Roberts was excited by the potential reach his product could gain from the tournament, as over 300 bocce athletes from 32 different countries would be competing at the tournament.
"Word has started to get around the Special Olympics community about this new product as it addresses a major problem that the bocce community face - availability, portability and the set up of bocce courts."
The frame can be inflated in just over seven minutes, and once deflated can be stored in a bag.
"It's an opportunity now, in December I've got 32 countries coming to use them which I can then distribute to."
Special Olympics New Zealand sports and coaching director Mike Ryan said the national bocce tournament required the shipping of a 60-foot container full of wooden planks.
The new product ticked all the boxes for the sport in terms of storage, ease of assembly, and the game itself, he said.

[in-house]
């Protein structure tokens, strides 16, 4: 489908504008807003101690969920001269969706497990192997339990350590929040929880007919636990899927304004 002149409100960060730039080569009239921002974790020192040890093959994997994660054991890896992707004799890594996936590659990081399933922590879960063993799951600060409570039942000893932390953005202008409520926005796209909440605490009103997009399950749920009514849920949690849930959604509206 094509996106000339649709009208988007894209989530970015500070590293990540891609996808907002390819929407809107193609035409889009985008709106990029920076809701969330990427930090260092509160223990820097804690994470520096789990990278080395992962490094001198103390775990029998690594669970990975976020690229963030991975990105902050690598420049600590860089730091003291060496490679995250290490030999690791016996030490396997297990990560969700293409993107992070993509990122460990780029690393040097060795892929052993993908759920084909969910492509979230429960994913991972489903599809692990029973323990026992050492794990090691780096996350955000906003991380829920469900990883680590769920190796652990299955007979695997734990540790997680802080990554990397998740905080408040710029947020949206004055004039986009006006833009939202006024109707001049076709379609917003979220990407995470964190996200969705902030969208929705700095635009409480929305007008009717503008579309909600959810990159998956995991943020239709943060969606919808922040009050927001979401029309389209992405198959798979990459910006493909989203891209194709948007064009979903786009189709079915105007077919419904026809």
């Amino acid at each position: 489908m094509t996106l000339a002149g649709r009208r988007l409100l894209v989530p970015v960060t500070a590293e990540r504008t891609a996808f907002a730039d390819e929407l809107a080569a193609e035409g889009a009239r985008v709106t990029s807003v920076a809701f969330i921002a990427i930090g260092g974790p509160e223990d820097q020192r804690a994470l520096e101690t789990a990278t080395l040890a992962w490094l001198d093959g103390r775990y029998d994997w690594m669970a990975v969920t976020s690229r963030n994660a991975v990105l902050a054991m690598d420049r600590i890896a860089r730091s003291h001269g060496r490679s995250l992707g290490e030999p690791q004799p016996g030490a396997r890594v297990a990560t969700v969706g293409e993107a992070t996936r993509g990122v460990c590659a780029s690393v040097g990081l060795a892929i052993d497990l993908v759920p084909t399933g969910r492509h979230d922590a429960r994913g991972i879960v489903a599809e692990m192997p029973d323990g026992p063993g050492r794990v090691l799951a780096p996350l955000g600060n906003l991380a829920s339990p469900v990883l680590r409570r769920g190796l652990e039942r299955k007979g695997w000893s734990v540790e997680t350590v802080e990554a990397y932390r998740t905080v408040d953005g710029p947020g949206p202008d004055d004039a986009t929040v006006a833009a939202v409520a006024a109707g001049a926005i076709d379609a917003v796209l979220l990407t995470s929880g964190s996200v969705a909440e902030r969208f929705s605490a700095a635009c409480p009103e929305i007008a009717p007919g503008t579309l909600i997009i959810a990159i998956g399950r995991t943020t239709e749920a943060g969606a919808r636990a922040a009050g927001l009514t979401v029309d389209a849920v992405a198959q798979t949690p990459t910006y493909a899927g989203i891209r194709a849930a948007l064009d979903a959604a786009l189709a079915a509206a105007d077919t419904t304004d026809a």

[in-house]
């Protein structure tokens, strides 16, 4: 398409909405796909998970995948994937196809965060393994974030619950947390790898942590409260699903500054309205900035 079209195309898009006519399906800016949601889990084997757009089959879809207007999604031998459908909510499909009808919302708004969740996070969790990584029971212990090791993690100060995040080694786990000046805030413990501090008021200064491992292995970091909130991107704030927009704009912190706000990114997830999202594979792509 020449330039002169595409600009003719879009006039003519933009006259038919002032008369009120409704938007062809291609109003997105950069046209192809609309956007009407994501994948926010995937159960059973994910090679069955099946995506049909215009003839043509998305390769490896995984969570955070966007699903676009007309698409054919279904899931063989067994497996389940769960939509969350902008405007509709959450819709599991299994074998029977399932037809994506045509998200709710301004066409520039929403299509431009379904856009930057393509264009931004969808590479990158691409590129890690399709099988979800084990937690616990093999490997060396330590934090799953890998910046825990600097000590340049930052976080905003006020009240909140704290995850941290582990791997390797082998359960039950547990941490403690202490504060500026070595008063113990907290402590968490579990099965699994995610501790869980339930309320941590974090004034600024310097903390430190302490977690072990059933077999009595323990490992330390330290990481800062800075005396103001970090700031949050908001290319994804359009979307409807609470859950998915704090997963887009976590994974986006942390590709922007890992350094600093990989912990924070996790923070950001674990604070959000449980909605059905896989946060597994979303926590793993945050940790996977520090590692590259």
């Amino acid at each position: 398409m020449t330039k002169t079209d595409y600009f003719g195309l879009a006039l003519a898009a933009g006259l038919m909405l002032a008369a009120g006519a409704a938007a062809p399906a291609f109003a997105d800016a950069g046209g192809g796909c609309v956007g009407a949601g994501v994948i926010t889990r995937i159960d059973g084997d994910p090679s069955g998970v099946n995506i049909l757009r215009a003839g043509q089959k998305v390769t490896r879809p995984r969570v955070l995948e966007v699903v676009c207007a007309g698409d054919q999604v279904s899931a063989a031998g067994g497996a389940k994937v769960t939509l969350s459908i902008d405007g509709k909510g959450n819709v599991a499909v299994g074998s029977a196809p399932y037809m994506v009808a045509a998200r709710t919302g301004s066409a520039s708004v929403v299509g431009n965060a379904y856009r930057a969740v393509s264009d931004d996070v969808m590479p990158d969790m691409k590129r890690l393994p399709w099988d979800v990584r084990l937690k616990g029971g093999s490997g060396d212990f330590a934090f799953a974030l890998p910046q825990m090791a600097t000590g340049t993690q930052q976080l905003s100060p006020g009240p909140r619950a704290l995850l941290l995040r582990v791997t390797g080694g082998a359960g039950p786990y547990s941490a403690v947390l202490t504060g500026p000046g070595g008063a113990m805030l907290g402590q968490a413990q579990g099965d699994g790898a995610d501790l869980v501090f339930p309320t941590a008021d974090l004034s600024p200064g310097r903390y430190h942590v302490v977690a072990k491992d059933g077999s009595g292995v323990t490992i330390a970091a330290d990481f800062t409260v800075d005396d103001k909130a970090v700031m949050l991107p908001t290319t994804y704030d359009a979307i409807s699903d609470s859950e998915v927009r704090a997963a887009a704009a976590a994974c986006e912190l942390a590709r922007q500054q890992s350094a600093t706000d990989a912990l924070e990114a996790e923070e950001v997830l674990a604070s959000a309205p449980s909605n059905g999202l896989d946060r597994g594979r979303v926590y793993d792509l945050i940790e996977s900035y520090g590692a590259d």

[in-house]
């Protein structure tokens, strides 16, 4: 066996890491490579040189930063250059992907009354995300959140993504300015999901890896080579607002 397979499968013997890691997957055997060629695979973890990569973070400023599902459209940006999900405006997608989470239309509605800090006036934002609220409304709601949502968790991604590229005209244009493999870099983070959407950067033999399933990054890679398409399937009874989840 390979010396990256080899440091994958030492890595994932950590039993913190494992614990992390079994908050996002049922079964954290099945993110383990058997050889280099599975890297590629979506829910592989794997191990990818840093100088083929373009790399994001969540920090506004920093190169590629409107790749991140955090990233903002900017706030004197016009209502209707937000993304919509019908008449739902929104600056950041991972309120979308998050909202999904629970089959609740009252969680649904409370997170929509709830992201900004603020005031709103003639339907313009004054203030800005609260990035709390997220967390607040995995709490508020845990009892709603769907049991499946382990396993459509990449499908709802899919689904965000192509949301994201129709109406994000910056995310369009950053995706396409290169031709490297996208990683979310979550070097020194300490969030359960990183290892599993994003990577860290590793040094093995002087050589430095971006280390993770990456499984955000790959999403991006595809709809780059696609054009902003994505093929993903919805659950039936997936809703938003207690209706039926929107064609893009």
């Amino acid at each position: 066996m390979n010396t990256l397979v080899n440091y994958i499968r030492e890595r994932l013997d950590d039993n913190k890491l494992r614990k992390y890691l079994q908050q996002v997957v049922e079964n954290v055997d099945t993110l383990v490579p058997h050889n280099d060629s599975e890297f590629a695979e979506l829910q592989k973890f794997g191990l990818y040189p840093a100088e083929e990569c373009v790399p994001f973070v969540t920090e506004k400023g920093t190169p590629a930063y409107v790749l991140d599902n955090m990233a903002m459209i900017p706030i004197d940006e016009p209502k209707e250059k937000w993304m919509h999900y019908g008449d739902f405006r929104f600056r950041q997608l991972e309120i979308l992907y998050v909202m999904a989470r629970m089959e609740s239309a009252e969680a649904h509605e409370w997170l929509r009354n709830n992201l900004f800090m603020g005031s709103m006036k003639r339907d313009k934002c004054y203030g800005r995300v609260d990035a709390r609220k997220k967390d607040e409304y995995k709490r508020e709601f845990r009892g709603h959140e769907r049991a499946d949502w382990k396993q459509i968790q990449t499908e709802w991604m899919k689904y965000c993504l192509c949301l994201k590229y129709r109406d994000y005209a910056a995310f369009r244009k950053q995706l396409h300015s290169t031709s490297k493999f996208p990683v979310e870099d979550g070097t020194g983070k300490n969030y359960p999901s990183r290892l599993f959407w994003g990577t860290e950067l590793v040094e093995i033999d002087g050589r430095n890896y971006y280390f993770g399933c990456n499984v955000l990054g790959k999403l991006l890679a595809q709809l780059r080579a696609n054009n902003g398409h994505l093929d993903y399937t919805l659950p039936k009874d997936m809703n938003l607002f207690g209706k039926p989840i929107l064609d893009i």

"It's a helluva lot easier shipping these things than a whole lot of planks.
"One of the biggest challenges that bocce as a sport has is traditionally the weight has been a real issue around storage and the manhandling of the walls that are up around the bocce court."
He said bocce was the fastest growing sport within the Special Olympics.
"We now see this as something that will maybe open a few doors and maybe people will think about taking up the sport of bocce because you've taken away one of the main barriers."
Roberts first began importing the inflatable sports equipment from a Chinese manufacturer, though early products were mainly football goals.
A variety of football academies, schools and clubs had since started using the goals and the product range had expanded to include miniature rugby posts and water polo goals.
He had used the same technology to develop the bocce prototype, with the product made in China.
Roberts had also recently developed inflatable advertising hoardings which could improve safety.
The inflatable A-frame signs were interchangeable with lycra sleeves which could be fitted over the top of the frame.
"If you Google accidents with hoardings you will see some horrific injuries. People have come to me, especially recently where there's been a few incidents with people running into signage systems and stuff, and they're really keen."
article by Hamish McNicol - Fairfax Media
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